Christopher Lloyd’s character concludes the discussion on presidentialism vs. paraliamentarism a philosophical note: “The [written constitution] is just the beginning. A constitutional democracy succeeds only if the constitution reflects democratic values already alive in the citizenry.” This statement contains a curious contradiction: cultural norms (which lead to the development of political and constitutional conventions) should form the basis of any new written constitution, not the inverse. The written constitution should flow from “the democratic values already alive in the citizenry” – and therefore would not be the beginning. The American presidential republic succeeded where all the Latin American variants failed because the British American colonies already possessed a vibrant liberal culture and drew upon English Whiggish principles of individual liberty and constitutional limitation on executive power. The Americans are, as Edmund Burke said in Parliament, “the sons of liberty.” The American colonists who rebelled considered themselves the inheritors of the legacy of the Glorious Revolution of 1688 and merely demanded that their colonial legislatures exercise the rights and privileges as the Westminster Parliament.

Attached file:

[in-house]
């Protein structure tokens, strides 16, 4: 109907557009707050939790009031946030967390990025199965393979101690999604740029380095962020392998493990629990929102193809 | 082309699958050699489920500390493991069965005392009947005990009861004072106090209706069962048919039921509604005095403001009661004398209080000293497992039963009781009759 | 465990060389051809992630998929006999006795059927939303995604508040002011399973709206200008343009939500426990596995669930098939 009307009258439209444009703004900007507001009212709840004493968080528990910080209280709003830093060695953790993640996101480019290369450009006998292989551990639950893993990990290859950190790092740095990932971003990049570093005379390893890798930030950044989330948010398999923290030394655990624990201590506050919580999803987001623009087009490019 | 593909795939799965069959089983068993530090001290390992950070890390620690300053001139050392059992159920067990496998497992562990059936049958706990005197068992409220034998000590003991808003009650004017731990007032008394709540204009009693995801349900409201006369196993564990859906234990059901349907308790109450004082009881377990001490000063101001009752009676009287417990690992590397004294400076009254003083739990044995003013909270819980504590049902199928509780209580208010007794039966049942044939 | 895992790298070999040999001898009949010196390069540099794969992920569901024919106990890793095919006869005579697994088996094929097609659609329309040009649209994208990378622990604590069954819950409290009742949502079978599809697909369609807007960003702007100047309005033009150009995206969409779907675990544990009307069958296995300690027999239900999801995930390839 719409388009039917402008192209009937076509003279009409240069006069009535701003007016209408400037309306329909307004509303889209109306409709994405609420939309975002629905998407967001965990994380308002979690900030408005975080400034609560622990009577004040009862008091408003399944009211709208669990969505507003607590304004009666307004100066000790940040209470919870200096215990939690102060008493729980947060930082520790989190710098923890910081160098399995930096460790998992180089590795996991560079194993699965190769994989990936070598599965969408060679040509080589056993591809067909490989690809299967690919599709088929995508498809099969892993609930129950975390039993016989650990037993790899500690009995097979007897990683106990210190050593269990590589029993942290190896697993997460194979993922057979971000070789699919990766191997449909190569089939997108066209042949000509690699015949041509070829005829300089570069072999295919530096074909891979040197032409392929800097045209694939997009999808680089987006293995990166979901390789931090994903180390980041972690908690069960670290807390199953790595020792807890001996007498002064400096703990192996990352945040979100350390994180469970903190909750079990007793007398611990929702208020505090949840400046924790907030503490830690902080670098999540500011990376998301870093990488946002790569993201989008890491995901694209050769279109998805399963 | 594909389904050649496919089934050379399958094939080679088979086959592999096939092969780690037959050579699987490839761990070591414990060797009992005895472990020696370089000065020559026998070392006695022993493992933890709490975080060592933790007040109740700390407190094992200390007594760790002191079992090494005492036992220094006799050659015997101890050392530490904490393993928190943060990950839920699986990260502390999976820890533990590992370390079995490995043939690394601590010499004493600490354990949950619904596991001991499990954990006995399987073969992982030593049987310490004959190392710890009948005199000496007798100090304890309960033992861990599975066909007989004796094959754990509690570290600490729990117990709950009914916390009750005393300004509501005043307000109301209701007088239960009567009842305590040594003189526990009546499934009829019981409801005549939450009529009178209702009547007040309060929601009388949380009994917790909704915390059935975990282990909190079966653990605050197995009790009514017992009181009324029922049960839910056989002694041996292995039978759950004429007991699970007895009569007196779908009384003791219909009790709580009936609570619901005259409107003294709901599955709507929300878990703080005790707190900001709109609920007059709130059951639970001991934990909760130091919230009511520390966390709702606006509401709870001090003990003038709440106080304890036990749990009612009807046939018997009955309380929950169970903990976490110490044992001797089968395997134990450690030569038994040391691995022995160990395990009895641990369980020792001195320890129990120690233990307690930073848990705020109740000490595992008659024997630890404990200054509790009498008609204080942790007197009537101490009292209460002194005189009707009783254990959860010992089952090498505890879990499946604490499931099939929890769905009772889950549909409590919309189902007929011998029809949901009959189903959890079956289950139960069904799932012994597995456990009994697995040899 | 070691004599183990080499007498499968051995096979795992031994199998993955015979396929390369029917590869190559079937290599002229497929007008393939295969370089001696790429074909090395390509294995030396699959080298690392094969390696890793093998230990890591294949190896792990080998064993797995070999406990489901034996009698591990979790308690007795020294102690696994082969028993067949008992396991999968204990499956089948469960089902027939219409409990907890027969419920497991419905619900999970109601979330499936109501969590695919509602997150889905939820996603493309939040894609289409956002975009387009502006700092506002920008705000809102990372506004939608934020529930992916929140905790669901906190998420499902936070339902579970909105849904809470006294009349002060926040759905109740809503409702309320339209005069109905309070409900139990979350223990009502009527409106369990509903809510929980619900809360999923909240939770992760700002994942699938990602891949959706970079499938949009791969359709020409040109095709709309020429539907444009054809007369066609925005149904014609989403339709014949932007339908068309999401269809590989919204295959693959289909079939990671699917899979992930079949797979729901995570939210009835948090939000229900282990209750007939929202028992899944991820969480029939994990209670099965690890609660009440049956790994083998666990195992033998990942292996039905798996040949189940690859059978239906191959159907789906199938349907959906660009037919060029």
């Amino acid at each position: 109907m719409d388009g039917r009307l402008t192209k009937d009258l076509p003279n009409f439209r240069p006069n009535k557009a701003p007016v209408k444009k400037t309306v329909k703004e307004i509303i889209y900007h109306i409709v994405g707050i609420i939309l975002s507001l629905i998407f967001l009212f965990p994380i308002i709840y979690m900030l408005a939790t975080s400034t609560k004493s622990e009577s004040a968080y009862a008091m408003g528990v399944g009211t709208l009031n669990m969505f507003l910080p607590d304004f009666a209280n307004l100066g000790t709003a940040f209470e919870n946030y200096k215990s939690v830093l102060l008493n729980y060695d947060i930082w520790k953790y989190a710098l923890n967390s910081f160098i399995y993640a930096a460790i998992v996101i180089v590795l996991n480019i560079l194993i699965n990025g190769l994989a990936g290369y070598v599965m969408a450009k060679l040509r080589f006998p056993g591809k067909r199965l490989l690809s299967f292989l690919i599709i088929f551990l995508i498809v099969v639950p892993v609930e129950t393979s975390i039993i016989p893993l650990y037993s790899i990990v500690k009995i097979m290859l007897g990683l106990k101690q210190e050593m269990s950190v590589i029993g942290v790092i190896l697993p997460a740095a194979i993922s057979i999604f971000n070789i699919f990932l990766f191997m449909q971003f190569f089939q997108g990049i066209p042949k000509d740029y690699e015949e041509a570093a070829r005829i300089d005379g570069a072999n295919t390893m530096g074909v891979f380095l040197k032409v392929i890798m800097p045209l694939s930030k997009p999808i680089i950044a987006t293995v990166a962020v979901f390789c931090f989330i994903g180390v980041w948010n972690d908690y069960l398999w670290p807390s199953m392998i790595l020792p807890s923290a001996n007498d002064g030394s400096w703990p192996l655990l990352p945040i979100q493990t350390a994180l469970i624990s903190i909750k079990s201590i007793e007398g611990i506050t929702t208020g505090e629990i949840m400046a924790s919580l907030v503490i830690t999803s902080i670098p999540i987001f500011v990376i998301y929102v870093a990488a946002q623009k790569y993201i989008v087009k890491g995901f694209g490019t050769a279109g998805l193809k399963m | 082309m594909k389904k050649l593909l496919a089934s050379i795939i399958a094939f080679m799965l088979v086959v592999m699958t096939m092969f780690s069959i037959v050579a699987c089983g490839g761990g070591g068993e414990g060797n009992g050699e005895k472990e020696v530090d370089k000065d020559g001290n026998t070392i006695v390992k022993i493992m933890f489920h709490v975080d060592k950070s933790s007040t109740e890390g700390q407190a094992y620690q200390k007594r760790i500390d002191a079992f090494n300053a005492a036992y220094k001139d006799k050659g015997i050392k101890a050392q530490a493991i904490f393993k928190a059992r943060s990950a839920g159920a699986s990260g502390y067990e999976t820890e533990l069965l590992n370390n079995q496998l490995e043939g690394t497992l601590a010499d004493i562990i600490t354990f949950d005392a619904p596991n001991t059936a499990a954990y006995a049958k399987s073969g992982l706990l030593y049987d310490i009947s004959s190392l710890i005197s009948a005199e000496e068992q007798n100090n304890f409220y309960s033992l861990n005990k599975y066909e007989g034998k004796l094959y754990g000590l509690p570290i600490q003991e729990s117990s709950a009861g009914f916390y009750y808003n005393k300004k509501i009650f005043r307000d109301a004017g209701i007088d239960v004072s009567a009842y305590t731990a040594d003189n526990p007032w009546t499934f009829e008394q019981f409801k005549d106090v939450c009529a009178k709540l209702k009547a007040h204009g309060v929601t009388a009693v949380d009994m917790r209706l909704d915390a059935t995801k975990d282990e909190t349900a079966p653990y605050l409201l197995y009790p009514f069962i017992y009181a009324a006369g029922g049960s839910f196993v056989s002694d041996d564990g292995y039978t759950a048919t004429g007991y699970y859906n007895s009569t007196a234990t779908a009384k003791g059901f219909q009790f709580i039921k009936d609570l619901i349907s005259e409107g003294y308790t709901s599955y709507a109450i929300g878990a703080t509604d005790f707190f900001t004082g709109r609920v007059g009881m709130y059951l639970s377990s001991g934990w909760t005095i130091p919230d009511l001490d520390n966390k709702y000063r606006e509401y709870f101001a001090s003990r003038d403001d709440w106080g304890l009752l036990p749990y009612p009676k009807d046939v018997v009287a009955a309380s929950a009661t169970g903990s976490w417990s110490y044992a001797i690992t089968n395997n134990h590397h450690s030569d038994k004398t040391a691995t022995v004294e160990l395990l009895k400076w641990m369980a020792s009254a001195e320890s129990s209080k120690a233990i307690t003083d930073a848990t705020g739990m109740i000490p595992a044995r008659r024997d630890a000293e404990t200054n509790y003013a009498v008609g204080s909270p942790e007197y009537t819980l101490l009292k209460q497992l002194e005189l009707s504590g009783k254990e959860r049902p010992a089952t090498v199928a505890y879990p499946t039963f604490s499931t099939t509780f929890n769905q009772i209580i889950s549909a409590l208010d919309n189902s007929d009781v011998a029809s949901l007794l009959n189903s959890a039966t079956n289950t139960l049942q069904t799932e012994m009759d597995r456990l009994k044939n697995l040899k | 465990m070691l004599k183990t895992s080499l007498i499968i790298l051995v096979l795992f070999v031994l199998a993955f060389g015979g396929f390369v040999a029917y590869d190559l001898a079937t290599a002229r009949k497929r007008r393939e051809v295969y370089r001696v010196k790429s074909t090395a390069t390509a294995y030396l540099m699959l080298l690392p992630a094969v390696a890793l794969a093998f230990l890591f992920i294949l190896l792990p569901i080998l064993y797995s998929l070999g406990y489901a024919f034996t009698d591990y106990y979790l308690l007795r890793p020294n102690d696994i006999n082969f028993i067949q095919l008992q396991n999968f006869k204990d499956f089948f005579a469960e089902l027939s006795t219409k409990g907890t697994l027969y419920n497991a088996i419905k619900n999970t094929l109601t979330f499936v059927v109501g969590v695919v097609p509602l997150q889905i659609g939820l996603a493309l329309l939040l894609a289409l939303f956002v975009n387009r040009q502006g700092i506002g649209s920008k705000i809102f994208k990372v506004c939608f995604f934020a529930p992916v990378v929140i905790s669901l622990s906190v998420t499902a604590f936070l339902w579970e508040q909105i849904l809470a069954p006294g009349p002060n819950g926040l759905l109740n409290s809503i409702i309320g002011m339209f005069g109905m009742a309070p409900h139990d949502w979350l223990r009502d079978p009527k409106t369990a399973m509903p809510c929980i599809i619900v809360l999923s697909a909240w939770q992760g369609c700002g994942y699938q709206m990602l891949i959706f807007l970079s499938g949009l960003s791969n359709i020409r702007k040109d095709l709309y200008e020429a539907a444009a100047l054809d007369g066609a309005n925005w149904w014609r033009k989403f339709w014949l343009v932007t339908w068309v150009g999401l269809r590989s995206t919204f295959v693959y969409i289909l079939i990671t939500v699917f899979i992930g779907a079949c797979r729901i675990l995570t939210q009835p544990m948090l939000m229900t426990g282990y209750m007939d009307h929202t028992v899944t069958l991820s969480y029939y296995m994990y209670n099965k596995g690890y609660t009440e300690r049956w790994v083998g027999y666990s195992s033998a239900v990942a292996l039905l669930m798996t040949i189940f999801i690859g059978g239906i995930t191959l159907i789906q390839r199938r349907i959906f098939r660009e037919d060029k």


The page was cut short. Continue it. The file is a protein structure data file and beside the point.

The separation of the Head of State from the Head of Government provides more stability than the separation of the executive from the legislature, particularly in a country that suffers from a history of abuse of executive power. This system, known in the Westminster system as responsible government, allows the Sovereign or President to become a genuine unifying national figure because the Prime Minister and the other responsible Cabinet ministers take political responsibility for all government policy before the people’s elected representatives in Parliament. The Sovereign or President merely carries out the advice of the government, and if the Prime Minister and Cabinet give bad advice, they suffer the political and electoral consequences. The American separation of executive and legislative powers diffuses political responsibility along these two lines of authority and thus creates inefficiency and deadlock. A mature liberal republic like the United States can surmount these instituitonal inefficiencies without any civil strife, but a fledging republic that carries the burden of a bloody and violent history with no tradition of the rule of law cannot so easily overcome institutional gridlock. Such instiutitonal gridlock can easily turn into constitutional breakdown and a descent into dicatorship at the hands of an executive President, both Head of State and Head of Government, who controls the armed forces.